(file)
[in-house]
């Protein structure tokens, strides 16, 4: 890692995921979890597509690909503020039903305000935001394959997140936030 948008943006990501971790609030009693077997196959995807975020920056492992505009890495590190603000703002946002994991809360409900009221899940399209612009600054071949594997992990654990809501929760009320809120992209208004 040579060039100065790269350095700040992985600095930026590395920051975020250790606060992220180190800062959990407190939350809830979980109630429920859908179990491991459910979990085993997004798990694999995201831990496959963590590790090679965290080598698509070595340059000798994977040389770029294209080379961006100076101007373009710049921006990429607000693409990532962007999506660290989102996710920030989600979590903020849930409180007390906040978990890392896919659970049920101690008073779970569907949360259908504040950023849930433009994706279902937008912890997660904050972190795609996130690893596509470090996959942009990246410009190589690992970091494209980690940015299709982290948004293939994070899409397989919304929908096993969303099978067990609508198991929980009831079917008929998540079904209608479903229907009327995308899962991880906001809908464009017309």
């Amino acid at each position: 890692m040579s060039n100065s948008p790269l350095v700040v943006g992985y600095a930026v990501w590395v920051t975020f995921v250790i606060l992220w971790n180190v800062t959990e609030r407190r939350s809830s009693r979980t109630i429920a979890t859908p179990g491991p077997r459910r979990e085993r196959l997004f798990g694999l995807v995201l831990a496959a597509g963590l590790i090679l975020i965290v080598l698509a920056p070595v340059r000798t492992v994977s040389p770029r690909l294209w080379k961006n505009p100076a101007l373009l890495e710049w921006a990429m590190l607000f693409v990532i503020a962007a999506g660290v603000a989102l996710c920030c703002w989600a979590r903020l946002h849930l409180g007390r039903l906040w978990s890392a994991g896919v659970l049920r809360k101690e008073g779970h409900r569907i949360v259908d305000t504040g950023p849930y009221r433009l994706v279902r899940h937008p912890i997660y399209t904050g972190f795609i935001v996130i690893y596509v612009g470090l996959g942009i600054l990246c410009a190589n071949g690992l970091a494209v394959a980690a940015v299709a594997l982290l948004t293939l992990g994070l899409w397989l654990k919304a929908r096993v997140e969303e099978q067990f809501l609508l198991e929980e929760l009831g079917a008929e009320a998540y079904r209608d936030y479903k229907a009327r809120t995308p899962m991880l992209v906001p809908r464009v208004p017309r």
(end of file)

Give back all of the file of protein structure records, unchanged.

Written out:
[in-house]
């Protein structure tokens, strides 16, 4: 890692995921979890597509690909503020039903305000935001394959997140936030 948008943006990501971790609030009693077997196959995807975020920056492992505009890495590190603000703002946002994991809360409900009221899940399209612009600054071949594997992990654990809501929760009320809120992209208004 040579060039100065790269350095700040992985600095930026590395920051975020250790606060992220180190800062959990407190939350809830979980109630429920859908179990491991459910979990085993997004798990694999995201831990496959963590590790090679965290080598698509070595340059000798994977040389770029294209080379961006100076101007373009710049921006990429607000693409990532962007999506660290989102996710920030989600979590903020849930409180007390906040978990890392896919659970049920101690008073779970569907949360259908504040950023849930433009994706279902937008912890997660904050972190795609996130690893596509470090996959942009990246410009190589690992970091494209980690940015299709982290948004293939994070899409397989919304929908096993969303099978067990609508198991929980009831079917008929998540079904209608479903229907009327995308899962991880906001809908464009017309």
């Amino acid at each position: 890692m040579s060039n100065s948008p790269l350095v700040v943006g992985y600095a930026v990501w590395v920051t975020f995921v250790i606060l992220w971790n180190v800062t959990e609030r407190r939350s809830s009693r979980t109630i429920a979890t859908p179990g491991p077997r459910r979990e085993r196959l997004f798990g694999l995807v995201l831990a496959a597509g963590l590790i090679l975020i965290v080598l698509a920056p070595v340059r000798t492992v994977s040389p770029r690909l294209w080379k961006n505009p100076a101007l373009l890495e710049w921006a990429m590190l607000f693409v990532i503020a962007a999506g660290v603000a989102l996710c920030c703002w989600a979590r903020l946002h849930l409180g007390r039903l906040w978990s890392a994991g896919v659970l049920r809360k101690e008073g779970h409900r569907i949360v259908d305000t504040g950023p849930y009221r433009l994706v279902r899940h937008p912890i997660y399209t904050g972190f795609i935001v996130i690893y596509v612009g470090l996959g942009i600054l990246c410009a190589n071949g690992l970091a494209v394959a980690a940015v299709a594997l982290l948004t293939l992990g994070l899409w397989l654990k919304a929908r096993v997140e969303e099978q067990f809501l609508l198991e929980e929760l009831g079917a008929e009320a998540y079904r209608d936030y479903k229907a009327r809120t995308p899962m991880l992209v906001p809908r464009v208004p017309r």